Is a strong middle class the key to a strong economy?

The Hutch Report

In our previous article titled “Where did the US go off track?” The article was meant mainly to revisit Bernanke’s planned wealth effect from quantitative easing and indicate that it was an ill advised idea that put many into deeper trouble than before. The title was a general statement of wonder as opposed to identifying where the US did go off track.

This time we look at where the US went off track by identifying when the US was at its strongest and why. If we can understand where it really went off track then we can look for solutions or at least understand what kind of solutions are required.

Economies have ebbs and flows. In spite of what they teach you in economics 101 nothing is ever in equilibrium. There are just too many parts as well as internal and external influences although there are times when activity is stronger than others.  The US built one of the greatest economic powerhouses on earth after World War II, however it was already well on its way from the 1800s as it built out its infrastructure and put many to work. There was a time when the US consumed the majority of what it produced as a nation and then exported the remainder. Who was responsible for the consumption? It was the middle class. The middle class made up the majority of the population. They had jobs and respectable salaries. So what happened?

According to a research report by the Pew Research Center in 2012, “The Lost Decade of the Middle Class”they state:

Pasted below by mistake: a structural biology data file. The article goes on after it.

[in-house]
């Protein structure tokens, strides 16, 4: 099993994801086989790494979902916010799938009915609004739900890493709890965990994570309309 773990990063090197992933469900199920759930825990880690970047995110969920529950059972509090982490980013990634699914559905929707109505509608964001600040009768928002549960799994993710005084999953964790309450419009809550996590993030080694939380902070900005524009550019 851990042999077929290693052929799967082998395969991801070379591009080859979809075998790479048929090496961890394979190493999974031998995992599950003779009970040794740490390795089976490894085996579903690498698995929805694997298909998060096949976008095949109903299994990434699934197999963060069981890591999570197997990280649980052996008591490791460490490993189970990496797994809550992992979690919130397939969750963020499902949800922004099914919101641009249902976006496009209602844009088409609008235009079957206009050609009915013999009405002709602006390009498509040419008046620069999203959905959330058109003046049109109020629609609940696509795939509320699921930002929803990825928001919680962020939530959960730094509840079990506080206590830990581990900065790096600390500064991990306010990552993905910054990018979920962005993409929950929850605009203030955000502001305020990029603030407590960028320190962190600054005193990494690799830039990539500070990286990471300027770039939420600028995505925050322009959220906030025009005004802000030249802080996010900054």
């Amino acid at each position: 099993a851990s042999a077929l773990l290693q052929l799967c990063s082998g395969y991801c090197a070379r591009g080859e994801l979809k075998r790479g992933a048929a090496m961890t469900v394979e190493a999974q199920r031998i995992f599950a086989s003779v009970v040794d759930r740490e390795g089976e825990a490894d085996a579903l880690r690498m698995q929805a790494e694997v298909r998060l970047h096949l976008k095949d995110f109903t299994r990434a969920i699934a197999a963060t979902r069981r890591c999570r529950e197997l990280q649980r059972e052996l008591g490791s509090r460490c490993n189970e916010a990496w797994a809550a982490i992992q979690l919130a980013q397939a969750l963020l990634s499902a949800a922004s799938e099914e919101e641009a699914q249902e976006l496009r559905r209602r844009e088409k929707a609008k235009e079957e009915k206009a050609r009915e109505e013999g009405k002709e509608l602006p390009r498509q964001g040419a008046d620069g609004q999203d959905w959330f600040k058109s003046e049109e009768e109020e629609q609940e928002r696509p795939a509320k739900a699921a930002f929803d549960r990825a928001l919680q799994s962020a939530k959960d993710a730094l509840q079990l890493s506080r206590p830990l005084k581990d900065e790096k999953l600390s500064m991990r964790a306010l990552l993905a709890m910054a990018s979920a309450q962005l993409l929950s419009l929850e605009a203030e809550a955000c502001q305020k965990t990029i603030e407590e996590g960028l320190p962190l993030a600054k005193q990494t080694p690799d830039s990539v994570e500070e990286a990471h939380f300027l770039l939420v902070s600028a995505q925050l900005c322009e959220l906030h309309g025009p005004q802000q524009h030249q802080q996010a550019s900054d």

“For the half century following World War II, American families enjoyed rising prosperity in every decade—a streak that ended in the decade from 2000 to 2010, when inflation-adjusted family income fell for the middle income as well as for all other income groups, according to U.S. Census Bureau data.”

The above graph shows that the 50s and 60s had the strongest middle class. In 1950 and 1951 the US had successive years of 8% GDP growth. The report also highlights how the net worth of middle income families—that is, the sum of assets minus debts— took a hit from 2001 to 2010 from the Federal Reserve’s Survey of Consumer Finances. Median net worth fell 28%, to $93,150, erasing two decades of gains. So we have a situation where consumer debt has increased over the years and incomes have fallen. There are a large number of reasons for this. The manufacturing base has shrunk as companies chose to produce goods in other countries in order to take advantage of cheap labour so they could give themselves pricing advantages. There is, what has become to be known as the “Walmartization” of America. Author John Atcheson writes, “If you want to know why the middle class disappeared and where they went, look no further than your local Walmart.  People walked in for the low prices, and walked out with a pile of cheap stuff, but in a figurative sense, they left their wages, jobs, and dignity on the cutting room floor of the House of Cheap.” Driving prices lower and lower is just a race to the bottom that erodes everyone’s quality of life.

This is just scratching the surface. There is also the invention of the 401k. We hold a total of $17.5 trillion in retirement funds – the single biggest source of money the big banks, Wall Street, and assorted other speculators use to play with.

The power of capitalism has been the freedom for entrepreneurs to create and provide value to others which has in turn provided jobs and increased wealth. However, we are now seeing that there are limits to that. The Economist recently revisited some of Karl Marx’s thinking regarding capitalism: